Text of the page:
Should you wait to have professional-level gear before doing a live stream? Not at all. Using the latest gadgets is not a priority when it comes to live streaming. Which isn’t the same to say that it wouldn’t be valuable to invest in an adequate camera and mic setup.
As long as you can achieve a decent-enough, neat-looking video and sound quality, there is nothing else you should worry about. Remember, live video—especially in social media—benefits from coming out as natural as possible.
Way more important than a top-of-the-line camera, for example, is having a reliable Wi-Fi connection. The last thing you want is to have people attending your stream leave frustrated after sitting through a few minutes of your feed breaking up due to poor connection quality.
The location you choose is another huge technical factor you’ll need to consider. One that often gets ignored until issues arise.
You need an environment up for the task, but that doesn’t mean you need to rent a professional recording studio for the hour. Check beforehand that the sound picks up nicely with your gear and the surroundings won’t be an issue. Meaning, don’t stream next to a construction site, or in a place where distractions will be constantly walking through.
Lastly, consider your lighting. The best camera in the market won’t pick up a poorly lit room nicely, and you need to be clearly visible to keep your audience engaged. If you have a place with A LOT of natural light, it might be sufficient. More often than not, however, you’ll want to supplement with a white light to help things along.
As mentioned earlier, your focus should be on your message above all else. But your approach must look friendly and spontaneous at all times. Remember: people have taken time away from liking cat memes in their Facebook feed to give you their attention!
Avoid scripts or memorizing long lines. You have a chance to open yourself up so people can see the human face behind your brand. Take that opportunity! Show that you’re unique in your delivery and natural in your reactions.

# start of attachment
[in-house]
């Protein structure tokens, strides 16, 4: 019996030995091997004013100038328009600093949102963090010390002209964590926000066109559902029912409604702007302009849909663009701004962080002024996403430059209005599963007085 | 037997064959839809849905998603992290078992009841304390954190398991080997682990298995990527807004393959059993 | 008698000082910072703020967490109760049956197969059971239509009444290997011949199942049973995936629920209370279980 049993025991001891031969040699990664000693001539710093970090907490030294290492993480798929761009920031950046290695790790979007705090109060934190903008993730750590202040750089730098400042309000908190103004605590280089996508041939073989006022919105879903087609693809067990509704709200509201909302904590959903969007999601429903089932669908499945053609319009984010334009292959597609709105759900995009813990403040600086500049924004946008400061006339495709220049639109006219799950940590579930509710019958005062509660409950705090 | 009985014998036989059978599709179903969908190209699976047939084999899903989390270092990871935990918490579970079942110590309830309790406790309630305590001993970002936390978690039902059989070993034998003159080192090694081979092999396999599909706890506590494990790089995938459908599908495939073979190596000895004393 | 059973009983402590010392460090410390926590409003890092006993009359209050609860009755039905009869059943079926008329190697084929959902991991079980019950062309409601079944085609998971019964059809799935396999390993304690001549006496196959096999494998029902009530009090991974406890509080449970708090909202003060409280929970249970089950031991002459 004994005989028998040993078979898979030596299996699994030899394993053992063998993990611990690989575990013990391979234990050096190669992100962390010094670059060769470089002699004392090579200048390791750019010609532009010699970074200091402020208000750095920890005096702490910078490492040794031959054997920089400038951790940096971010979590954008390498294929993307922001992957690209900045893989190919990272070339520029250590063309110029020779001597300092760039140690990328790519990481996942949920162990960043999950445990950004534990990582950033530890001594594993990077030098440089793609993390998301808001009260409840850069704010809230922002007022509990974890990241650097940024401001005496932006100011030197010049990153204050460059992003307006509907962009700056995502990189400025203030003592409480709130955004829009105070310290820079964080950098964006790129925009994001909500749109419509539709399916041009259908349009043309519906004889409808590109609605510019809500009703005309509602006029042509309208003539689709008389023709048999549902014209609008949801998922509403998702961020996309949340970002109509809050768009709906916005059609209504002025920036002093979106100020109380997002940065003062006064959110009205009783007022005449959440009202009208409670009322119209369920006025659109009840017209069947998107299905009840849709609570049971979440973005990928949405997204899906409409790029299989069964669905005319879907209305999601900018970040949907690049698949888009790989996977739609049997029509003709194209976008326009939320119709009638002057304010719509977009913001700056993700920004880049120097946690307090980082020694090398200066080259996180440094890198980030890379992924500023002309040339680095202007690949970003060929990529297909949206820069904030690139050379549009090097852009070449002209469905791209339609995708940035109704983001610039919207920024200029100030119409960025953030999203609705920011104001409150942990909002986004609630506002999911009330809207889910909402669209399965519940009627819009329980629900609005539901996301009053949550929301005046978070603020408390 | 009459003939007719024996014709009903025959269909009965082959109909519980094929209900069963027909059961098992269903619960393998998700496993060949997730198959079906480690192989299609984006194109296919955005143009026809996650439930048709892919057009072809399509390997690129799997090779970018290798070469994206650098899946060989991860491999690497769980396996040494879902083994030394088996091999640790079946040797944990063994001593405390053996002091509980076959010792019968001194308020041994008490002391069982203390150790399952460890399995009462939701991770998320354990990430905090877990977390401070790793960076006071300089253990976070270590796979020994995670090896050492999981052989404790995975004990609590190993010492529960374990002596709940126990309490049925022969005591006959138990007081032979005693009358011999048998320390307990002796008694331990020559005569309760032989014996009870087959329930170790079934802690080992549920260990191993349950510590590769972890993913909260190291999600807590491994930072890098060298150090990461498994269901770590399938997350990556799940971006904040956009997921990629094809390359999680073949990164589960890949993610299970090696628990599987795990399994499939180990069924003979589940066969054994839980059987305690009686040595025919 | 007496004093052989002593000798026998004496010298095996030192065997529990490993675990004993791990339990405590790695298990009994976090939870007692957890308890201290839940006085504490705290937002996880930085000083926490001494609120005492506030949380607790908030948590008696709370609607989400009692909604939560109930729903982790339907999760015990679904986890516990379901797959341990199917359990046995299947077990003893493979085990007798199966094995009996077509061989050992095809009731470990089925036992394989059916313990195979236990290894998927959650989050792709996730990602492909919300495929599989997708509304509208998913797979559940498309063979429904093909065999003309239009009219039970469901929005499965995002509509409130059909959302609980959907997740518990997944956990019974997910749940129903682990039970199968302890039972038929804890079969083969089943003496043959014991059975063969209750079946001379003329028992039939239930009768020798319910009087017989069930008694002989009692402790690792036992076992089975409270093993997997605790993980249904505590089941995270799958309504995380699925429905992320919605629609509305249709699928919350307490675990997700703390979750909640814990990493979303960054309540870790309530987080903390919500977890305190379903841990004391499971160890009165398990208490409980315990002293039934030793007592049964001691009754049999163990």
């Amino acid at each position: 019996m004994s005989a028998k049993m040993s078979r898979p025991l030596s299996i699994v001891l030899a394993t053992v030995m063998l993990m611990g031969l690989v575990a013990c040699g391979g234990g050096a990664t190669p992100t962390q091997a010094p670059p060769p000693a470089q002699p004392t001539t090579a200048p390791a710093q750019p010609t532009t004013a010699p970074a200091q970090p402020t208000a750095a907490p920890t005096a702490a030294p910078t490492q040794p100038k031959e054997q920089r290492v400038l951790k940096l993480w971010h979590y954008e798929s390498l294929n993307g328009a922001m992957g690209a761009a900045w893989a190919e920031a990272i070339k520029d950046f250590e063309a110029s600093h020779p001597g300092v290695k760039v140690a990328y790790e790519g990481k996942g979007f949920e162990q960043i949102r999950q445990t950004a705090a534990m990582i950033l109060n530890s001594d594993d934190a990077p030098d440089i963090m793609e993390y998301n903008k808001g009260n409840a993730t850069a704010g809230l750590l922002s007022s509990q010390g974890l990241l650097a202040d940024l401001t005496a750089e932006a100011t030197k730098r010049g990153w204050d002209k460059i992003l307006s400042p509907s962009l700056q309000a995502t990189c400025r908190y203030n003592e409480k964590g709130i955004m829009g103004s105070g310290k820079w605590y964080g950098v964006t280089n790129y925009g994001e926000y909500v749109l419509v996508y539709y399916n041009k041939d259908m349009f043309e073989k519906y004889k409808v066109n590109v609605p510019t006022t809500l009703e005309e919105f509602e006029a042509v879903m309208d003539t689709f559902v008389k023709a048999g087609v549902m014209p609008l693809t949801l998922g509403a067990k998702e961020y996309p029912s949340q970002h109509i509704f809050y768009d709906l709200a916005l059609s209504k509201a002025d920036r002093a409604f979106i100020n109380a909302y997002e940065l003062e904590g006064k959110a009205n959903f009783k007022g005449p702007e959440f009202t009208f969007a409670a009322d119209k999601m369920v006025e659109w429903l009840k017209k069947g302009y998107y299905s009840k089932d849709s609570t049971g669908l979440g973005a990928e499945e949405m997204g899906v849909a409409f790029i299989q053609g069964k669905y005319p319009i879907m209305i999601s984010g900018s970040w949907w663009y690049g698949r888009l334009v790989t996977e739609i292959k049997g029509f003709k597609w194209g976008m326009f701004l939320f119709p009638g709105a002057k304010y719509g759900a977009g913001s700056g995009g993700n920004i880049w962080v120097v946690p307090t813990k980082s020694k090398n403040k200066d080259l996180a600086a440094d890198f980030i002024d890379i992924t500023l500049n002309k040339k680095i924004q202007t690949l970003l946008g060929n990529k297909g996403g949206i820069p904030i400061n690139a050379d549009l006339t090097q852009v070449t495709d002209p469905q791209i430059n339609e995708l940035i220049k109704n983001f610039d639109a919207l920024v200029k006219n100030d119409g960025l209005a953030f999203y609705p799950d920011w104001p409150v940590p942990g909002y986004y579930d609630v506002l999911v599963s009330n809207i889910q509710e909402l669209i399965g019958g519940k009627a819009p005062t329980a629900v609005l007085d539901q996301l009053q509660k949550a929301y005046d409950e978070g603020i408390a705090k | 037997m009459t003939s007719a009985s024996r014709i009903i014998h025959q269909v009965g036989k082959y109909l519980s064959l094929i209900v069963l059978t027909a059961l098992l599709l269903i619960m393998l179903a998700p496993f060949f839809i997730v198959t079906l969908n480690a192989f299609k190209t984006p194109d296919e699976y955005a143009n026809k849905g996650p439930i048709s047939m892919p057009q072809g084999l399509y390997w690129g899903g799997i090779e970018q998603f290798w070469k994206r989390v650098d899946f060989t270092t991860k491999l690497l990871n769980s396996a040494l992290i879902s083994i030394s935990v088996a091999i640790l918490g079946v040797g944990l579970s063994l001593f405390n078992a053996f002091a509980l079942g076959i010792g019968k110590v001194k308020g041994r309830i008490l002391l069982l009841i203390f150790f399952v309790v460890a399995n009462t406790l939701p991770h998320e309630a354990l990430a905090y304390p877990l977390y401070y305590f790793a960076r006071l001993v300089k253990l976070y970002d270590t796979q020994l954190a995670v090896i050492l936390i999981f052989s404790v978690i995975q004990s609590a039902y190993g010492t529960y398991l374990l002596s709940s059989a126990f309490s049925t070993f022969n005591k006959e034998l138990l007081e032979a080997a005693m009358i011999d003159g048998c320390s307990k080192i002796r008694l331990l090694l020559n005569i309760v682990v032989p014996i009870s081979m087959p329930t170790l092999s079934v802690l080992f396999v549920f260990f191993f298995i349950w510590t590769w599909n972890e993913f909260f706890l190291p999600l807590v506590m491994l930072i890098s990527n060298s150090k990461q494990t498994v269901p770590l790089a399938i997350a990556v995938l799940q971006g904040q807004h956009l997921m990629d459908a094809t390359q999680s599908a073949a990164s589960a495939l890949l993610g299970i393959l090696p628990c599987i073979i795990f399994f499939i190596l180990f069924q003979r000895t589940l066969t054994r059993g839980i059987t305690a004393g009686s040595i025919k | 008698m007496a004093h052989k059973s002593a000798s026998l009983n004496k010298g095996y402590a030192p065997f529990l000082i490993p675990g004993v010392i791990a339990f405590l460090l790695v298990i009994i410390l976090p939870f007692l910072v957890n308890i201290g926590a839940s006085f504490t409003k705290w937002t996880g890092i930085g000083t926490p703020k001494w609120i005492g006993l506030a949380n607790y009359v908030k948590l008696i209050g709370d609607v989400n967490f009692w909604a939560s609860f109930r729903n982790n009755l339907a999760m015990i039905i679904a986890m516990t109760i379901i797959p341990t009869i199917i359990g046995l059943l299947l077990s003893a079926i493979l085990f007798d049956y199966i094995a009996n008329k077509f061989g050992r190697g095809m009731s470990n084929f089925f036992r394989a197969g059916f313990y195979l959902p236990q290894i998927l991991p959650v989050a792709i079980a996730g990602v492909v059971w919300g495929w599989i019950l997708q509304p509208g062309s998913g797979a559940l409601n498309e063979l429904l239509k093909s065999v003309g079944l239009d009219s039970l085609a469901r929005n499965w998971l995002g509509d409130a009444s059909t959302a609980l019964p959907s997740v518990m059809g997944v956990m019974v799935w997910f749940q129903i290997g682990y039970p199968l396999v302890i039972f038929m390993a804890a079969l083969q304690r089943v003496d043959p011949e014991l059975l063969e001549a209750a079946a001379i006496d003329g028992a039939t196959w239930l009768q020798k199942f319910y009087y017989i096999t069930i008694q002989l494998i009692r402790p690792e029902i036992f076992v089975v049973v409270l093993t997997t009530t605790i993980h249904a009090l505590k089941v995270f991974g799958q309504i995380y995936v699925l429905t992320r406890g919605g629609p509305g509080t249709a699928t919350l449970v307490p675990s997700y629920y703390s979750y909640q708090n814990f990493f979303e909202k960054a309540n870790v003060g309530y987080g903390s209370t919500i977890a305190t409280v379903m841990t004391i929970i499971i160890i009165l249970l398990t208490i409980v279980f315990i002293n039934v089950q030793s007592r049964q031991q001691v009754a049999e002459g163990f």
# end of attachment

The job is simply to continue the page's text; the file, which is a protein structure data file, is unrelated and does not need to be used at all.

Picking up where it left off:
Having said all that, I’d encourage you to write down an outline of the ideas or topics you plan to cover. If you are someone who favors more preparation than that, you can go as far as to write down a couple of transition cues, but that should be it.
You want to follow a certain progression of ideas to keep the stream from stalling, and an outline can be ideal for that. But your best bet is to loosely go over your content once or twice beforehand, and to trust yourself to carry the stream when the time comes.
I’m Broadcasting—Now What?
Give people time to connect: depending on your niche, it’s reasonable to give them between 10 and 20 minutes. Not everyone will turn up right from the start either, so it’s often advisable not to give away the core of your message or announcement right from the start either.
Visuals and interactive content are also great ways to keep your stream active and your audience engaged while branding effectively. Adding music can liven things up, but you should always be careful of copyrights. When in doubt, go with some royalty free pieces.
Depending on the platform you are streaming from, you’ll want to add elements like Swipe Ups and promo codes offering discounts through the stream. You can also prepare visuals ahead of time to underline important parts of your stream – particularly call-to-actions at the midpoint and end of the stream.
And on the topic of CTAs, remind your audience from time to time—certainly at least once at the beginning, middle, and end of your live video—to check your website, follow your account, or whatever it is you want to persuade them to do. We want to raise people’s interest in our brand and that’s simply the most effective way to accomplish it!
Lastly, never forget that the driving force behind streaming is interaction! When in doubt, engage your audience. Read chat. Ask Questions. Present information and address their reactions. Doing so will keep your stream alive and your head in the game.
There’s plenty of more in-depth aspects we could talk about when it comes to live streaming and branding. The pluses and minuses of each platform and streaming methods. Do’s and don’ts of buying gear for streaming… Yet nothing we cover here will teach you as much as gaining real hands-on experience!
Leave your excuses aside, follow-up on the points we discussed here, and start doing some live-streams to help further your brand and grow your audience. Each one should leave you with new insights on how to develop your strategy and make the next one even better!
About the Author!
Victor Blasco is an audiovisual designer, video marketing expert, and founder/CEO of the explainer video company Yum Yum Videos. Besides running the business, he’s a lifelong student of Chinese philosophy and a passionate geek for all things sci-fi.